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Dogs – or even us, humans – will try to keep ourselves busy doing something when we feel lonely, anxious, depressed or even bored. Dogs licking their paws is a sign that they are trying to soothe themselves, trying to make themselves feel better. It’s simply a means to temporarily ease their nervous system when they are not receiving enough affection, exercise or attention. Of course, some canines are a little bit too anxious by born, especially when their owners leave the house for long hours of time. Stray dogs are more likely to have experienced negligence or abusive behavior that turned to amplify their anxiety and fear. Observe when your dog engages in the paw licking behavior, what other activities are going on at that time in your home. If your dog is alone most of their time, we would suggest you hire a dog walker or a loving dog sitter. Why? That’s because they can wonderfully alleviate their stress levels and anxiety.
Hormonal imbalances can also be one of the causes making your dog gnaw on their paws. You must be wondering how hormonal imbalances relate to their dogs licking their paws. Well, if they either produce too much cortisol (also known as Cushing’s disease) or if they don’t produce enough thyroid hormone (hypothyroidism), it may cause red spots, balding and brittle hair. Licking those irritated red spots or bald patches may lead to a secondary infection.
How to Prevent Your Dog from Licking His Paws
- If they are licking their paws just to relieve themselves from boredom, use a bitter apple spray and your dog will stop doing it because of its taste. Don’t spray it if the wound or cut is still broken or hasn’t healed properly.
- Another way could be to make them wear an E-collar (Elizabethan collar) or dog cone that will prevent them from licking any part of their body.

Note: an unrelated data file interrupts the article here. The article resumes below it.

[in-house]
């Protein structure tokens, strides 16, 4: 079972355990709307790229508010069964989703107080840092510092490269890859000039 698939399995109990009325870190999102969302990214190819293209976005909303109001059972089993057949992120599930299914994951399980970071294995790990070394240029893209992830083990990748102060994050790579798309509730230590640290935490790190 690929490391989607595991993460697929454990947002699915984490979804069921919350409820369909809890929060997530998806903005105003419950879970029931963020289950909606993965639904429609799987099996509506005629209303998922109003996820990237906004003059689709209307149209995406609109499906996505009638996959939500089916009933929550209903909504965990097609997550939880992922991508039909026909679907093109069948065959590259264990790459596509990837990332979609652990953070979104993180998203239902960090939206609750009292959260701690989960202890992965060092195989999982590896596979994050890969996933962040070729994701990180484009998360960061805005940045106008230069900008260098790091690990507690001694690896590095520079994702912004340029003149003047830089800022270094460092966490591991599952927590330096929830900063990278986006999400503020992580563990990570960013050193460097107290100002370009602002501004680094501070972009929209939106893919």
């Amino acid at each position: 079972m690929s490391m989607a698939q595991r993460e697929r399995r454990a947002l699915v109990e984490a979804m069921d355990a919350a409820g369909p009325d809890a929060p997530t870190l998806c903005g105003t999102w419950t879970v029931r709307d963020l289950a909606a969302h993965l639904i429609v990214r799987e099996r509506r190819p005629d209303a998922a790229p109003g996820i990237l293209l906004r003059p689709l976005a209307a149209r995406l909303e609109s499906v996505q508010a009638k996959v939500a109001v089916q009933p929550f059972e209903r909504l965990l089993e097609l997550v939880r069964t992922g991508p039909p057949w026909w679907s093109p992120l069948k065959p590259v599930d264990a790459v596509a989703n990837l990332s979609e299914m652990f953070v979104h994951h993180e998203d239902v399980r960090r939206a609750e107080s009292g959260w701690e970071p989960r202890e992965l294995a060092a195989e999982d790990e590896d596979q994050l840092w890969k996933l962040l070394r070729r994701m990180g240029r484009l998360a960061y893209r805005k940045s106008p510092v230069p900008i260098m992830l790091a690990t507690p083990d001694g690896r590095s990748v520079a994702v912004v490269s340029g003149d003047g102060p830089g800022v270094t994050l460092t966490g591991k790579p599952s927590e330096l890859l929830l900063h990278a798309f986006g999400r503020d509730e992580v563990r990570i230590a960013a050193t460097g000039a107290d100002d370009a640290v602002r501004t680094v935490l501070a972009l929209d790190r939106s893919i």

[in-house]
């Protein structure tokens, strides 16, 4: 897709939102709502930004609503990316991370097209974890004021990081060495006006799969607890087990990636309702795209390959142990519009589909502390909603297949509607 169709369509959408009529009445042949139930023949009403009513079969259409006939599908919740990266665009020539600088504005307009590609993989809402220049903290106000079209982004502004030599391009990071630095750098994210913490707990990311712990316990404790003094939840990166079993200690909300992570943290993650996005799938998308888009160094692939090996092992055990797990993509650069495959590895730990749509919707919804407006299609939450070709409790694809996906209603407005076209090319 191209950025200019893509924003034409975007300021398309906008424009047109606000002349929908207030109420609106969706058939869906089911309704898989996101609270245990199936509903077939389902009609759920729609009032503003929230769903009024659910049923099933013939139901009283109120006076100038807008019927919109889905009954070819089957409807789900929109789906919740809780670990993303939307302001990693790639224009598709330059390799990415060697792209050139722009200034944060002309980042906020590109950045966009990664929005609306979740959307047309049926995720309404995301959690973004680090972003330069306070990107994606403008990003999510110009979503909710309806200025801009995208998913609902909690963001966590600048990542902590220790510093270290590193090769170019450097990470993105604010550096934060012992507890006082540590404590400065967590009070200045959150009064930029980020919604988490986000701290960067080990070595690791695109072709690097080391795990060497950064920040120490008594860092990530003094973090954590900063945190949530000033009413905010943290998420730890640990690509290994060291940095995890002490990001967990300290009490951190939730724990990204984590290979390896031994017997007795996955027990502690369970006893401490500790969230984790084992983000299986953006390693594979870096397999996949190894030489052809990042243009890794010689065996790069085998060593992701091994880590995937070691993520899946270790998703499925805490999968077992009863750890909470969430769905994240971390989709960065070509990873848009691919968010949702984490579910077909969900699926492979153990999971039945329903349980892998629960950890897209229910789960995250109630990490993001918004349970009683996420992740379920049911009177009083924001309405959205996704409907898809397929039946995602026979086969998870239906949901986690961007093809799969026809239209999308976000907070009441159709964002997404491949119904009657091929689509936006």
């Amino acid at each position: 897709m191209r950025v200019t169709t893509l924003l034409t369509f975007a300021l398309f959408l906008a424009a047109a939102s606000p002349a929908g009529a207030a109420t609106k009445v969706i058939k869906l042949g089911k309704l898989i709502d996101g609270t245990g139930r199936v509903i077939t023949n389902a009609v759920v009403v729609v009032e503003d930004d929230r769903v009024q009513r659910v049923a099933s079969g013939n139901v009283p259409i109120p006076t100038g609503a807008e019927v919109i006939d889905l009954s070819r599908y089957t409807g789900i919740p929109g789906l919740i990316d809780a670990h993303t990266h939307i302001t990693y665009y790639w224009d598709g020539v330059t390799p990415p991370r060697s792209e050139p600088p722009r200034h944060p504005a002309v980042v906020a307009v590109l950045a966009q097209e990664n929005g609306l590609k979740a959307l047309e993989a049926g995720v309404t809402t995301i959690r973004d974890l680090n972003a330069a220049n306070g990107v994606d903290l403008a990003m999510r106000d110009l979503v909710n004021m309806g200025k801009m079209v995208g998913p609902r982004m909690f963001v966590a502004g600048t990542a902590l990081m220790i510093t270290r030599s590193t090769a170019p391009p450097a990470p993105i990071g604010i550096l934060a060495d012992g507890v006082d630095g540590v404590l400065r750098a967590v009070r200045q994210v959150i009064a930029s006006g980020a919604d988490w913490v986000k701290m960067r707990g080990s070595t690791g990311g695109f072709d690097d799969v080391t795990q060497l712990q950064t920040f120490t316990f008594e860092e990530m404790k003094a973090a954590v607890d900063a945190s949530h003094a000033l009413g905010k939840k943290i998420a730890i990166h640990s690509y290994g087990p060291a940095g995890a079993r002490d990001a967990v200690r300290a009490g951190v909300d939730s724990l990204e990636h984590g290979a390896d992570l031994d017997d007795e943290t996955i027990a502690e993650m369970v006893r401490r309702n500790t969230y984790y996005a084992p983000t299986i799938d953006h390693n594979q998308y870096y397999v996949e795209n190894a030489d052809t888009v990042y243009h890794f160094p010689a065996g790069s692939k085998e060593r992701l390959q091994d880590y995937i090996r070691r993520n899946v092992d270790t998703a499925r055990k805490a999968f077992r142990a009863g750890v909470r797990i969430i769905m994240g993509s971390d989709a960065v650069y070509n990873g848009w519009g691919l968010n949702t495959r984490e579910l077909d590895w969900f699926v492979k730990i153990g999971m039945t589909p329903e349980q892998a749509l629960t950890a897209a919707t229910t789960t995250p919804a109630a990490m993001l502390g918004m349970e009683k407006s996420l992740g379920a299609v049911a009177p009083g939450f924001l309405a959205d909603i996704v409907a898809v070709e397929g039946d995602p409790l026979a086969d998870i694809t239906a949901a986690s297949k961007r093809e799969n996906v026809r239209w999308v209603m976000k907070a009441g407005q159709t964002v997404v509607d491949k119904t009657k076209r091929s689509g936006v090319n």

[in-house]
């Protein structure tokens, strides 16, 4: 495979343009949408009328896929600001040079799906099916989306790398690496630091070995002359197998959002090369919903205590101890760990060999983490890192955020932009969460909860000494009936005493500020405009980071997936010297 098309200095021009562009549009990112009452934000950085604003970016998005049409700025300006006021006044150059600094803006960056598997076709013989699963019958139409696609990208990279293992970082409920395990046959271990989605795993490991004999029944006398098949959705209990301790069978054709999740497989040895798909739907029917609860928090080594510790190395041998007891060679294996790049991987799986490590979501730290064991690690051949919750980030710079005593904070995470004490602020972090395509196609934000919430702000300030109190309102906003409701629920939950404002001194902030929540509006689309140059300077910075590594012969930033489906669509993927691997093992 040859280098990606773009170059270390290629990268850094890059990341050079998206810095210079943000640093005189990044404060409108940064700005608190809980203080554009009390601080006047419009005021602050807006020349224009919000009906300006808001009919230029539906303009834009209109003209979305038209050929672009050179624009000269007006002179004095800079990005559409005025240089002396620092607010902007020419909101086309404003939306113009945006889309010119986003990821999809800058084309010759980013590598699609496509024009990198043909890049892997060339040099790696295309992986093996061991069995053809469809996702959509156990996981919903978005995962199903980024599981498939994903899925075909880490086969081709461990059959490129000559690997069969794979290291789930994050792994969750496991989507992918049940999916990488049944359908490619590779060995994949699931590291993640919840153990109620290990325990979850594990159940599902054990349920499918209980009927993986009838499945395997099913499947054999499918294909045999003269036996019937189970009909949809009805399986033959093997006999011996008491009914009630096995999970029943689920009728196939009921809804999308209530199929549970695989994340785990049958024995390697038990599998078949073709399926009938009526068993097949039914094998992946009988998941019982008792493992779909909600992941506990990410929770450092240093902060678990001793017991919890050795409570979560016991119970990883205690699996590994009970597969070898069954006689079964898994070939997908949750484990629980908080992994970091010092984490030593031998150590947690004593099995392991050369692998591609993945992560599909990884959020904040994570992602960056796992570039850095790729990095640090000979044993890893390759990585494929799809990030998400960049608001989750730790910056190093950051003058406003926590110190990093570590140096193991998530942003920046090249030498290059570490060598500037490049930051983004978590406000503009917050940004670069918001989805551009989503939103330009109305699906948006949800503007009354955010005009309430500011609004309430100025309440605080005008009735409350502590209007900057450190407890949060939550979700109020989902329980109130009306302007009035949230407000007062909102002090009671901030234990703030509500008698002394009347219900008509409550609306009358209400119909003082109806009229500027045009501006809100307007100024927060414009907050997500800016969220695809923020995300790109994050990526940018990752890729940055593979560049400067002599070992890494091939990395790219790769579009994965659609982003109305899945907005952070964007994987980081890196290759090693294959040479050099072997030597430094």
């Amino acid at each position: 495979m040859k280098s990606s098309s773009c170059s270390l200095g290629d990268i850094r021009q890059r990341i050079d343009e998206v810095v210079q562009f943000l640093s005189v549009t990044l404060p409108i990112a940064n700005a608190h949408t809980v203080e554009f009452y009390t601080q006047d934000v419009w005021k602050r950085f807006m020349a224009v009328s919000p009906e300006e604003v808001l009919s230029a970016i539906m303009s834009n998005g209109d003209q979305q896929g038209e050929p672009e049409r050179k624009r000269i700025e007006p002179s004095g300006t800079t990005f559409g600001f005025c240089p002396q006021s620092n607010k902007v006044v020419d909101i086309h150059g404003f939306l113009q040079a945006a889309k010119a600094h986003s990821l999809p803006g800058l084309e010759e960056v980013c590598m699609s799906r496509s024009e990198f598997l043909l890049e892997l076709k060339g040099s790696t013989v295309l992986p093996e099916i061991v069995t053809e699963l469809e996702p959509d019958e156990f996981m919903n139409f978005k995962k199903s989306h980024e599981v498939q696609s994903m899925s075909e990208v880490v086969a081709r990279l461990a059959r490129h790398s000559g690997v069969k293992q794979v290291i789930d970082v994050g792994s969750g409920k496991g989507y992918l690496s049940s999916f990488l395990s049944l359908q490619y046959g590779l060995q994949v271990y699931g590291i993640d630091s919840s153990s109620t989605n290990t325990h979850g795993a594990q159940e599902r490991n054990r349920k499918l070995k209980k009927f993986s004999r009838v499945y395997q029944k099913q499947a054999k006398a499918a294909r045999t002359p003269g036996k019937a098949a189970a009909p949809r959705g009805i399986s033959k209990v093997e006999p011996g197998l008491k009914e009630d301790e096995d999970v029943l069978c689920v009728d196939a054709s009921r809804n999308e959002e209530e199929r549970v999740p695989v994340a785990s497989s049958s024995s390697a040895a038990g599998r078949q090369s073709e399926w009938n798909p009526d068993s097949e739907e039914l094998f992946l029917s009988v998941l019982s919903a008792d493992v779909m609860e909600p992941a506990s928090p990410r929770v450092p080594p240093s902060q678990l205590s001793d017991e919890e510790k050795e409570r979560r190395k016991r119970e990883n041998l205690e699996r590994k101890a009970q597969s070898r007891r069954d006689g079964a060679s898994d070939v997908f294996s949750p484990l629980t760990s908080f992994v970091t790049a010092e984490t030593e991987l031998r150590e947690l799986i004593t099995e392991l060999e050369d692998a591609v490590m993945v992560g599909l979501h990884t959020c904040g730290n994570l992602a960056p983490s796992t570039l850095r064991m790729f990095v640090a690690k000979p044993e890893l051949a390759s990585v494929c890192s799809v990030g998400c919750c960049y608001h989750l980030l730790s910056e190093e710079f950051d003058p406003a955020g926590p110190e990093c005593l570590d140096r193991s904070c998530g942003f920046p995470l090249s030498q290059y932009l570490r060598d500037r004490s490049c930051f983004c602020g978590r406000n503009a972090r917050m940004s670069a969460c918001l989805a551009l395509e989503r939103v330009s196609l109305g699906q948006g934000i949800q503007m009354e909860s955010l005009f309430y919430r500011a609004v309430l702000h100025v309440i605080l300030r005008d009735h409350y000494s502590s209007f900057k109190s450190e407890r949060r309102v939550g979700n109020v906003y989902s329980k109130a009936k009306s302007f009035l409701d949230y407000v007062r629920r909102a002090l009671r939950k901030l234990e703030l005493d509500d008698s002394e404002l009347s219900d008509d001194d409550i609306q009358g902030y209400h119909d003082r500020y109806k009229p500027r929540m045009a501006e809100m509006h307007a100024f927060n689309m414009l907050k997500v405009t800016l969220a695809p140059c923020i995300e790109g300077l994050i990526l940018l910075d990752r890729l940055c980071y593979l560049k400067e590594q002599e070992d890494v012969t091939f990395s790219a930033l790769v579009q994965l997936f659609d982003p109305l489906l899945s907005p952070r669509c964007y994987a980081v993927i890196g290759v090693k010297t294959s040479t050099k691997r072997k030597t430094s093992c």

- Every time you take your pooch outside for a walk, wipe his/her paws accordingly. Try to keep their feet as clean as possible after each walk because there are potential allergens and irritant like lawn chemicals and pollens that cause their paws to itch.
- While cold, chilly winter weather can cause dogs skin to crack, similarly, hot, moist weather can be difficult for dogs suffering from dermatitis to cope with. In that case, it’s important for you to keep the weather in your home soothing for their bodily conditions. During summertime, keep the air conditioner switched on most of the time and use a dog heater to reduce their irritation in cold, dry weather conditions.
- You have no idea how important it is for you to maintain your pup’s healthy diet. The more wholesome their diet is, the better they can fight off allergens and external irritants. If your dog has got food sensitivities, check on the labels carefully to make sure that you’re feeding an allergen-free diet to your canine. If you’re in any confusion, consult your vet about the grain-free diet that is right for your furry friend.
- Distract their mind with a lot of toys and affection.
Vet Treatment for Dogs that Lick their Paws
If your dog is anxious, find out what’s the reason behind it. As you already know, prevention is better than cure. If you cannot eradicate your dog from what’s causing them to become anxious, then sedatives may be prescribed by your local vet.
Allergies that cause non-stop licking of their paws may require anti-histamines or in some extreme cases, steroid shots. Keep it in mind that steroids have gotten nasty side-effects and should only be used as a last resort and for short-term basis only. Try to use natural remedies instead of those allergy stimulants that cause irritation.
Normally, dogs often chew on their paws if they are not getting enough exercise, but if your canine is getting ample amounts of outdoor time, then the problem could be more complicated than it seems to be. Have you already neutered or spayed your canine? If not, then you may consider doing that now. Generally, spaying and neutering solve hormonal issues.
Your dog will always keep licking himself/herself quite a lot of times in a day, but that’s a normal behavior since they are only grooming themselves. But look out if they are licking the same area over and over again for several days or weeks. That’s when it’s time for you to give your vet a call. Something that starts off as an injury leads to licking that area and slowly your dog starts liking that feeling. So, it’s always best to act upon something immediately, rather than waiting for the wounds to heal itself.
- Amy M. Armstrong, Why Do Dogs Chew on Their Paws?, The Nest